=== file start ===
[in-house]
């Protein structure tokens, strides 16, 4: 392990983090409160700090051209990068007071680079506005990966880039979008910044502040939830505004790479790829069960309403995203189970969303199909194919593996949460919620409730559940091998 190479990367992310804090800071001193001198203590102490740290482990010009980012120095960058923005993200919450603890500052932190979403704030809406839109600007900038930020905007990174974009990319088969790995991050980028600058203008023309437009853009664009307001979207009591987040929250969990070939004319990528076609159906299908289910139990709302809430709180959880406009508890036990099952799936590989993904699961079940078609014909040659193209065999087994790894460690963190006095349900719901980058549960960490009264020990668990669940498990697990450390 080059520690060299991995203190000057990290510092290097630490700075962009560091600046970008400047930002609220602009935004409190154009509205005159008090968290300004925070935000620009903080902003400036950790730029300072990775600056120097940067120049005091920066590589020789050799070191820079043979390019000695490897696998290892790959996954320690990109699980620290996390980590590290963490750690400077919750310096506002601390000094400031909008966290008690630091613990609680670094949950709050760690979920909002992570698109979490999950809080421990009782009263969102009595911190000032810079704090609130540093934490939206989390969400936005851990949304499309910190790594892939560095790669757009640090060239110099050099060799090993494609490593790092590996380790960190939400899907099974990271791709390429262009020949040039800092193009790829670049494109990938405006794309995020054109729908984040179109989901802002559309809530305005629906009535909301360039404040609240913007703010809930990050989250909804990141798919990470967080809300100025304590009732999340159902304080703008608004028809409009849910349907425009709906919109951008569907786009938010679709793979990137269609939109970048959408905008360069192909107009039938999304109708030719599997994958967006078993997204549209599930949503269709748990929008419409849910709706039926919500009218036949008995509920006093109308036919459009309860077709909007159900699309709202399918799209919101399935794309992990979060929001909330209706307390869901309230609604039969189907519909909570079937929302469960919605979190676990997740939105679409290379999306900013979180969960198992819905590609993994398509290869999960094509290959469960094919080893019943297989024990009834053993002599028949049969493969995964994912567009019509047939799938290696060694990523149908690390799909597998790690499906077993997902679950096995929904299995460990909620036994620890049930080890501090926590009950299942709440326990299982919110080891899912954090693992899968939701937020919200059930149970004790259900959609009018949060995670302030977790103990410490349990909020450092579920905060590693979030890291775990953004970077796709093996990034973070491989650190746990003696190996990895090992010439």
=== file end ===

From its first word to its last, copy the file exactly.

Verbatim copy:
[in-house]
């Protein structure tokens, strides 16, 4: 392990983090409160700090051209990068007071680079506005990966880039979008910044502040939830505004790479790829069960309403995203189970969303199909194919593996949460919620409730559940091998 190479990367992310804090800071001193001198203590102490740290482990010009980012120095960058923005993200919450603890500052932190979403704030809406839109600007900038930020905007990174974009990319088969790995991050980028600058203008023309437009853009664009307001979207009591987040929250969990070939004319990528076609159906299908289910139990709302809430709180959880406009508890036990099952799936590989993904699961079940078609014909040659193209065999087994790894460690963190006095349900719901980058549960960490009264020990668990669940498990697990450390 080059520690060299991995203190000057990290510092290097630490700075962009560091600046970008400047930002609220602009935004409190154009509205005159008090968290300004925070935000620009903080902003400036950790730029300072990775600056120097940067120049005091920066590589020789050799070191820079043979390019000695490897696998290892790959996954320690990109699980620290996390980590590290963490750690400077919750310096506002601390000094400031909008966290008690630091613990609680670094949950709050760690979920909002992570698109979490999950809080421990009782009263969102009595911190000032810079704090609130540093934490939206989390969400936005851990949304499309910190790594892939560095790669757009640090060239110099050099060799090993494609490593790092590996380790960190939400899907099974990271791709390429262009020949040039800092193009790829670049494109990938405006794309995020054109729908984040179109989901802002559309809530305005629906009535909301360039404040609240913007703010809930990050989250909804990141798919990470967080809300100025304590009732999340159902304080703008608004028809409009849910349907425009709906919109951008569907786009938010679709793979990137269609939109970048959408905008360069192909107009039938999304109708030719599997994958967006078993997204549209599930949503269709748990929008419409849910709706039926919500009218036949008995509920006093109308036919459009309860077709909007159900699309709202399918799209919101399935794309992990979060929001909330209706307390869901309230609604039969189907519909909570079937929302469960919605979190676990997740939105679409290379999306900013979180969960198992819905590609993994398509290869999960094509290959469960094919080893019943297989024990009834053993002599028949049969493969995964994912567009019509047939799938290696060694990523149908690390799909597998790690499906077993997902679950096995929904299995460990909620036994620890049930080890501090926590009950299942709440326990299982919110080891899912954090693992899968939701937020919200059930149970004790259900959609009018949060995670302030977790103990410490349990909020450092579920905060590693979030890291775990953004970077796709093996990034973070491989650190746990003696190996990895090992010439």